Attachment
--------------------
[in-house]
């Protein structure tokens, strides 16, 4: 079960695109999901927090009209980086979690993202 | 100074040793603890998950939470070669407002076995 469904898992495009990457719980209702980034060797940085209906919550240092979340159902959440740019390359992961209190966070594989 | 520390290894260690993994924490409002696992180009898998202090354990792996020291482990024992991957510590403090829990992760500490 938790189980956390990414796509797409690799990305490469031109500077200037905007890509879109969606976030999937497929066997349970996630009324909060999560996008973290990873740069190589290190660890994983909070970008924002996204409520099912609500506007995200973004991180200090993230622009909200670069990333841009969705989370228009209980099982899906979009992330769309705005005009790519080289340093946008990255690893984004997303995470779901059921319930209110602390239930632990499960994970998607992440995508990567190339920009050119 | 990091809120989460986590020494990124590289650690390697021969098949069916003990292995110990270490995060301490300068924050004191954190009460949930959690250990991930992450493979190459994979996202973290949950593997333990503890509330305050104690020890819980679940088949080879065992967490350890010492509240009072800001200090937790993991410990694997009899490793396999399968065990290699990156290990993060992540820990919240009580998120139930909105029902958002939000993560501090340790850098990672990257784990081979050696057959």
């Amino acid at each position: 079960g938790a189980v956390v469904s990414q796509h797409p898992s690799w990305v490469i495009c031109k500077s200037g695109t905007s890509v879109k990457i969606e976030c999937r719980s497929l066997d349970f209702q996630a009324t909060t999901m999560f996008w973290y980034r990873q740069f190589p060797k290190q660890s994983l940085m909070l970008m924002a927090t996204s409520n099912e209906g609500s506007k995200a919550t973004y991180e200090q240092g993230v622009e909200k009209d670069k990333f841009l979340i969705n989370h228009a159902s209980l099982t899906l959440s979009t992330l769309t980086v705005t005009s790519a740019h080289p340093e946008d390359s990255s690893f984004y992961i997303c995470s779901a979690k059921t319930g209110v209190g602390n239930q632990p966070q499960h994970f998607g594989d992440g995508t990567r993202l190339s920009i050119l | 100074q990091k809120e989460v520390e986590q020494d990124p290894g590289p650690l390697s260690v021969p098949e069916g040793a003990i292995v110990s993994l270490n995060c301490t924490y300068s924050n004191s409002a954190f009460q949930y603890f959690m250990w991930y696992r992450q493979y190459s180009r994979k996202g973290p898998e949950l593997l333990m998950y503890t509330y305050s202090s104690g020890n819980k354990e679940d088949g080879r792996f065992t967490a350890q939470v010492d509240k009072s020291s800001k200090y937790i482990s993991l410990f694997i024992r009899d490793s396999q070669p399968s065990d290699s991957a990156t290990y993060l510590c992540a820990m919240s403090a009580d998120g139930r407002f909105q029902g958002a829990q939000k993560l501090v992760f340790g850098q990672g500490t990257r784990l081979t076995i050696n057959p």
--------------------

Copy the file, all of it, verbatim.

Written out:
[in-house]
């Protein structure tokens, strides 16, 4: 079960695109999901927090009209980086979690993202 | 100074040793603890998950939470070669407002076995 469904898992495009990457719980209702980034060797940085209906919550240092979340159902959440740019390359992961209190966070594989 | 520390290894260690993994924490409002696992180009898998202090354990792996020291482990024992991957510590403090829990992760500490 938790189980956390990414796509797409690799990305490469031109500077200037905007890509879109969606976030999937497929066997349970996630009324909060999560996008973290990873740069190589290190660890994983909070970008924002996204409520099912609500506007995200973004991180200090993230622009909200670069990333841009969705989370228009209980099982899906979009992330769309705005005009790519080289340093946008990255690893984004997303995470779901059921319930209110602390239930632990499960994970998607992440995508990567190339920009050119 | 990091809120989460986590020494990124590289650690390697021969098949069916003990292995110990270490995060301490300068924050004191954190009460949930959690250990991930992450493979190459994979996202973290949950593997333990503890509330305050104690020890819980679940088949080879065992967490350890010492509240009072800001200090937790993991410990694997009899490793396999399968065990290699990156290990993060992540820990919240009580998120139930909105029902958002939000993560501090340790850098990672990257784990081979050696057959």
């Amino acid at each position: 079960g938790a189980v956390v469904s990414q796509h797409p898992s690799w990305v490469i495009c031109k500077s200037g695109t905007s890509v879109k990457i969606e976030c999937r719980s497929l066997d349970f209702q996630a009324t909060t999901m999560f996008w973290y980034r990873q740069f190589p060797k290190q660890s994983l940085m909070l970008m924002a927090t996204s409520n099912e209906g609500s506007k995200a919550t973004y991180e200090q240092g993230v622009e909200k009209d670069k990333f841009l979340i969705n989370h228009a159902s209980l099982t899906l959440s979009t992330l769309t980086v705005t005009s790519a740019h080289p340093e946008d390359s990255s690893f984004y992961i997303c995470s779901a979690k059921t319930g209110v209190g602390n239930q632990p966070q499960h994970f998607g594989d992440g995508t990567r993202l190339s920009i050119l | 100074q990091k809120e989460v520390e986590q020494d990124p290894g590289p650690l390697s260690v021969p098949e069916g040793a003990i292995v110990s993994l270490n995060c301490t924490y300068s924050n004191s409002a954190f009460q949930y603890f959690m250990w991930y696992r992450q493979y190459s180009r994979k996202g973290p898998e949950l593997l333990m998950y503890t509330y305050s202090s104690g020890n819980k354990e679940d088949g080879r792996f065992t967490a350890q939470v010492d509240k009072s020291s800001k200090y937790i482990s993991l410990f694997i024992r009899d490793s396999q070669p399968s065990d290699s991957a990156t290990y993060l510590c992540a820990m919240s403090a009580d998120g139930r407002f909105q029902g958002a829990q939000k993560l501090v992760f340790g850098q990672g500490t990257r784990l081979t076995i050696n057959p």